Plaque rapid progression prior to acute myocardial infarction is not a common phenomenon, and its mechanism remains unknown. Intracoronary imaging may help to assess the plaque characteristics and progression.
A 37-year-old male patient suffered an acute myocardial infarction (AMI) 1 month after the diagnosis of a mildly stenosed coronary artery. Intracoronary imaging was done to seek the underlying causes and guide further treatment.
Two coronary angiograms in 1 month showed plaque rapid progressing prior to the AMI. Intracoronary optical coherence tomography (OCT) post-AMI showed plaque erosion and heavy burden of thrombus.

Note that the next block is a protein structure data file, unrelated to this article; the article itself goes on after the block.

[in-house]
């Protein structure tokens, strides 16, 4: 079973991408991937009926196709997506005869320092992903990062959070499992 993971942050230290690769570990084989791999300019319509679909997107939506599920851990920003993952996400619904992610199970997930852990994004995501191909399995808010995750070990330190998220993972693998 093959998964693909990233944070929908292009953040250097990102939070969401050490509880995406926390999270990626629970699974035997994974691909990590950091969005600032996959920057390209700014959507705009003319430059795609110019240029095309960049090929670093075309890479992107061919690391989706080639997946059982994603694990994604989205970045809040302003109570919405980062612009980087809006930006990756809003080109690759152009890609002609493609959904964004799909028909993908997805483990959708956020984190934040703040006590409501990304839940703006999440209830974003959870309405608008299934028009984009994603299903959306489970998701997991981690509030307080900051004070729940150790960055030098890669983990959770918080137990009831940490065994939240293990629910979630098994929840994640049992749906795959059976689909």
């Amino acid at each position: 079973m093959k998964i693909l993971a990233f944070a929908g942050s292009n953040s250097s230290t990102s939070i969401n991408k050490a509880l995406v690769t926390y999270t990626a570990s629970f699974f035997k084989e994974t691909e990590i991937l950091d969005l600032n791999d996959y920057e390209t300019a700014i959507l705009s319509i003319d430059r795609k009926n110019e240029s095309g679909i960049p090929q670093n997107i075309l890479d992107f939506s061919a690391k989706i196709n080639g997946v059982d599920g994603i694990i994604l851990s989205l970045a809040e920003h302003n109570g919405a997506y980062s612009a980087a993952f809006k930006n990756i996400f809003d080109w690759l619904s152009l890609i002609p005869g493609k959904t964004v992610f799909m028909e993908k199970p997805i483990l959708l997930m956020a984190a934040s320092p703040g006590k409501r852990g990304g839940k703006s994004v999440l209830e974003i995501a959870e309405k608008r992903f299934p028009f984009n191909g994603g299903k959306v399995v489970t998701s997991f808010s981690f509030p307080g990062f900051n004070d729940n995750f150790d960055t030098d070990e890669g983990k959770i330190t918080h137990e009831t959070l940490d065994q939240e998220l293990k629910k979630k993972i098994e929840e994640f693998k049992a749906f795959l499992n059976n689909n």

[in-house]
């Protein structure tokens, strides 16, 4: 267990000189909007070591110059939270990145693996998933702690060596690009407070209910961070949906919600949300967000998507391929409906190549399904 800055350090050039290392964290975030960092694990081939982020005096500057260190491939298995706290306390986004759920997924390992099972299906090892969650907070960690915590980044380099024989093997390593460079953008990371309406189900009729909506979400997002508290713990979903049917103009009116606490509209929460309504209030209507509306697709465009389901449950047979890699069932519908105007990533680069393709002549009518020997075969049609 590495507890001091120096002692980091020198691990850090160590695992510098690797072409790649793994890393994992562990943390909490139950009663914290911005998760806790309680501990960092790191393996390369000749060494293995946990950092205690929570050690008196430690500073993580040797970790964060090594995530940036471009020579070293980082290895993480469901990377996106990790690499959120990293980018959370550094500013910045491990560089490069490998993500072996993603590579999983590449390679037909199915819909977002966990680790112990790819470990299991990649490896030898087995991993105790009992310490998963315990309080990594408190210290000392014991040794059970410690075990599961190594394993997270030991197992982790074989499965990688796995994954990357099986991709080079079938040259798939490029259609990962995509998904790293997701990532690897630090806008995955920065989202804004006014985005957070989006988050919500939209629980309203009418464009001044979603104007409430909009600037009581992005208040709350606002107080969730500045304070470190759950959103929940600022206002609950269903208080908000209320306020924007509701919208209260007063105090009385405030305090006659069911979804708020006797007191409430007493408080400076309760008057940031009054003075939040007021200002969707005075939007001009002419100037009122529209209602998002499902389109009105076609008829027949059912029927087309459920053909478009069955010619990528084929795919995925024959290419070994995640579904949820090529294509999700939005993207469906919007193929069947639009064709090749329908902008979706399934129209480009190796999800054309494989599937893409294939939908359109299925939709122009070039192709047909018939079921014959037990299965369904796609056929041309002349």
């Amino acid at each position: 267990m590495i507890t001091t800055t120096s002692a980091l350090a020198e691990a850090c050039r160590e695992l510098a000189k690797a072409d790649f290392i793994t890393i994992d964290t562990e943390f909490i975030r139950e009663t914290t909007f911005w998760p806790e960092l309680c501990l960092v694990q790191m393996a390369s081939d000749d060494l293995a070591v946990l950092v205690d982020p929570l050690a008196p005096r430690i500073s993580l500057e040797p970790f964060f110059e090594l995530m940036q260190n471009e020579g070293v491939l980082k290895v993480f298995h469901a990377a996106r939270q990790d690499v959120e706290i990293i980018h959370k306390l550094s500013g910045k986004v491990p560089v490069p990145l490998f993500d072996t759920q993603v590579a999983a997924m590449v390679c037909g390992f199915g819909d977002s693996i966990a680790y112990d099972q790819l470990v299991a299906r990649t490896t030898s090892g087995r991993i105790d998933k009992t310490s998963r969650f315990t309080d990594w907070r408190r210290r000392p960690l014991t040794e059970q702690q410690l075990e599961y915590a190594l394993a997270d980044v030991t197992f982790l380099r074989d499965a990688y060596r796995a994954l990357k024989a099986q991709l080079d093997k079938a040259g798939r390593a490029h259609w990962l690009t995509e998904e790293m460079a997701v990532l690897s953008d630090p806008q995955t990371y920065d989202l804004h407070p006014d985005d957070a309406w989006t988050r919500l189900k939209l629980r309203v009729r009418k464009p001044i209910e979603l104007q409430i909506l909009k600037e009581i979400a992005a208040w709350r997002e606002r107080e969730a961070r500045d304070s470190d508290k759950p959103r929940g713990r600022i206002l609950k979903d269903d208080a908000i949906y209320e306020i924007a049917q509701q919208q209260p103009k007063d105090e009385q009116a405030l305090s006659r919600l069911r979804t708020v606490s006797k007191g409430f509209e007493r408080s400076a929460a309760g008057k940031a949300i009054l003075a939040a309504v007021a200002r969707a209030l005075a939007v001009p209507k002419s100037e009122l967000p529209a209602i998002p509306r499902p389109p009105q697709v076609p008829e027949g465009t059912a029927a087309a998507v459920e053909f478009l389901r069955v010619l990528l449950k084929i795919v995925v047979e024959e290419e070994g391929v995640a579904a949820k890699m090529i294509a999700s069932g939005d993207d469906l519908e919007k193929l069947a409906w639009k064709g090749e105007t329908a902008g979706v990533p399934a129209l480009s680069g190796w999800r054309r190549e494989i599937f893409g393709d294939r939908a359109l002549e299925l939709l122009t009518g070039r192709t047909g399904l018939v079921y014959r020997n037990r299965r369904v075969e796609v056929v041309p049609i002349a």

The patient was advised to defer stent deployment. The patient was then given intensified antithrombotic therapy. Three weeks later, OCT imaging revealed enough lumen area and the intact endothelium without remaining thrombus. Fractional flow reverse (FFR) showed no functional ischemia. Dual-antiplatelet therapy without stenting was recommended for 12 months.
The 6-month follow-up showed good recovery and normal cardiac function.
First, for patients with mild coronary stenosis and typical angina symptoms, further intracoronary assessment should be performed. Second, OCT can not only help to determine the plaque characteristics but can also help to develop patient-tailored strategies for AMI patients.